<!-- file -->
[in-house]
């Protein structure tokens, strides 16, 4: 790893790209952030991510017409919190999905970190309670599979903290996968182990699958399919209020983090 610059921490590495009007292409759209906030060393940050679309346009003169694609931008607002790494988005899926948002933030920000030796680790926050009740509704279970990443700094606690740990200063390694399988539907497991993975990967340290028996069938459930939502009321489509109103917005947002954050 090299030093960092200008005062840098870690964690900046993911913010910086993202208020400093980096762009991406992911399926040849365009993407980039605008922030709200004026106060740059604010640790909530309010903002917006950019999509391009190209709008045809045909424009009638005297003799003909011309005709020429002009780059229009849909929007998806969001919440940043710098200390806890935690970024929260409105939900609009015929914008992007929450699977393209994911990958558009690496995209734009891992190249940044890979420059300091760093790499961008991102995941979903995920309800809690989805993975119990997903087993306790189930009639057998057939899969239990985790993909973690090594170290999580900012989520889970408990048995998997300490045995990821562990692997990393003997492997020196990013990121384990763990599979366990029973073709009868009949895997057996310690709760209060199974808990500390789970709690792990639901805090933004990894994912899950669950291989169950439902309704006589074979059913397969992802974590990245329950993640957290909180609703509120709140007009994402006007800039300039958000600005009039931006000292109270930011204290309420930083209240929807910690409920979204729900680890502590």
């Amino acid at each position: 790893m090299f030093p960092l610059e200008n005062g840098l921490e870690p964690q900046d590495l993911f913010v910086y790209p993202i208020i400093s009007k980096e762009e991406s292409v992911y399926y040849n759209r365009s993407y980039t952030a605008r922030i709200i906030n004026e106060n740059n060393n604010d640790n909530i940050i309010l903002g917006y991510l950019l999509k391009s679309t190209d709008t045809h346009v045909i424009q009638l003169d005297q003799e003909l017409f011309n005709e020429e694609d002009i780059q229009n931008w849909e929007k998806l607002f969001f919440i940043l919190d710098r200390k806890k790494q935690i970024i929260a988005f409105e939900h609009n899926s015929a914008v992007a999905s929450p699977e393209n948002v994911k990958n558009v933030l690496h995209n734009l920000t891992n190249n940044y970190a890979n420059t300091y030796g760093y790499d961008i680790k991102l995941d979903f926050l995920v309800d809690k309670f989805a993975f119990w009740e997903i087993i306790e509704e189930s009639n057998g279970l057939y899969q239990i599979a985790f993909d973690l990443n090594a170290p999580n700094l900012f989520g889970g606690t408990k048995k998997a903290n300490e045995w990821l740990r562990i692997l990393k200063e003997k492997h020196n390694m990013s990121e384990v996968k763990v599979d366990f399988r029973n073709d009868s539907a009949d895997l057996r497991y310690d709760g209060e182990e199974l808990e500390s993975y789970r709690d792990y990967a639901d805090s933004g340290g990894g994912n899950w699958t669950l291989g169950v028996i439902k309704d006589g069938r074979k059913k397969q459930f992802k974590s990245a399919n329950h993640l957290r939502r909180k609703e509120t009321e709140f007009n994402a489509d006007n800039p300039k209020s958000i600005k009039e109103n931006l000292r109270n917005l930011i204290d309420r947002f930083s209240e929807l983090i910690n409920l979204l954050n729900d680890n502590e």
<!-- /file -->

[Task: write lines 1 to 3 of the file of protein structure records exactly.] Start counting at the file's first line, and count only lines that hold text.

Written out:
[in-house]
């Protein structure tokens, strides 16, 4: 790893790209952030991510017409919190999905970190309670599979903290996968182990699958399919209020983090 610059921490590495009007292409759209906030060393940050679309346009003169694609931008607002790494988005899926948002933030920000030796680790926050009740509704279970990443700094606690740990200063390694399988539907497991993975990967340290028996069938459930939502009321489509109103917005947002954050 090299030093960092200008005062840098870690964690900046993911913010910086993202208020400093980096762009991406992911399926040849365009993407980039605008922030709200004026106060740059604010640790909530309010903002917006950019999509391009190209709008045809045909424009009638005297003799003909011309005709020429002009780059229009849909929007998806969001919440940043710098200390806890935690970024929260409105939900609009015929914008992007929450699977393209994911990958558009690496995209734009891992190249940044890979420059300091760093790499961008991102995941979903995920309800809690989805993975119990997903087993306790189930009639057998057939899969239990985790993909973690090594170290999580900012989520889970408990048995998997300490045995990821562990692997990393003997492997020196990013990121384990763990599979366990029973073709009868009949895997057996310690709760209060199974808990500390789970709690792990639901805090933004990894994912899950669950291989169950439902309704006589074979059913397969992802974590990245329950993640957290909180609703509120709140007009994402006007800039300039958000600005009039931006000292109270930011204290309420930083209240929807910690409920979204729900680890502590």
């Amino acid at each position: 790893m090299f030093p960092l610059e200008n005062g840098l921490e870690p964690q900046d590495l993911f913010v910086y790209p993202i208020i400093s009007k980096e762009e991406s292409v992911y399926y040849n759209r365009s993407y980039t952030a605008r922030i709200i906030n004026e106060n740059n060393n604010d640790n909530i940050i309010l903002g917006y991510l950019l999509k391009s679309t190209d709008t045809h346009v045909i424009q009638l003169d005297q003799e003909l017409f011309n005709e020429e694609d002009i780059q229009n931008w849909e929007k998806l607002f969001f919440i940043l919190d710098r200390k806890k790494q935690i970024i929260a988005f409105e939900h609009n899926s015929a914008v992007a999905s929450p699977e393209n948002v994911k990958n558009v933030l690496h995209n734009l920000t891992n190249n940044y970190a890979n420059t300091y030796g760093y790499d961008i680790k991102l995941d979903f926050l995920v309800d809690k309670f989805a993975f119990w009740e997903i087993i306790e509704e189930s009639n057998g279970l057939y899969q239990i599979a985790f993909d973690l990443n090594a170290p999580n700094l900012f989520g889970g606690t408990k048995k998997a903290n300490e045995w990821l740990r562990i692997l990393k200063e003997k492997h020196n390694m990013s990121e384990v996968k763990v599979d366990f399988r029973n073709d009868s539907a009949d895997l057996r497991y310690d709760g209060e182990e199974l808990e500390s993975y789970r709690d792990y990967a639901d805090s933004g340290g990894g994912n899950w699958t669950l291989g169950v028996i439902k309704d006589g069938r074979k059913k397969q459930f992802k974590s990245a399919n329950h993640l957290r939502r909180k609703e509120t009321e709140f007009n994402a489509d006007n800039p300039k209020s958000i600005k009039e109103n931006l000292r109270n917005l930011i204290d309420r947002f930083s209240e929807l983090i910690n409920l979204l954050n729900d680890n502590e």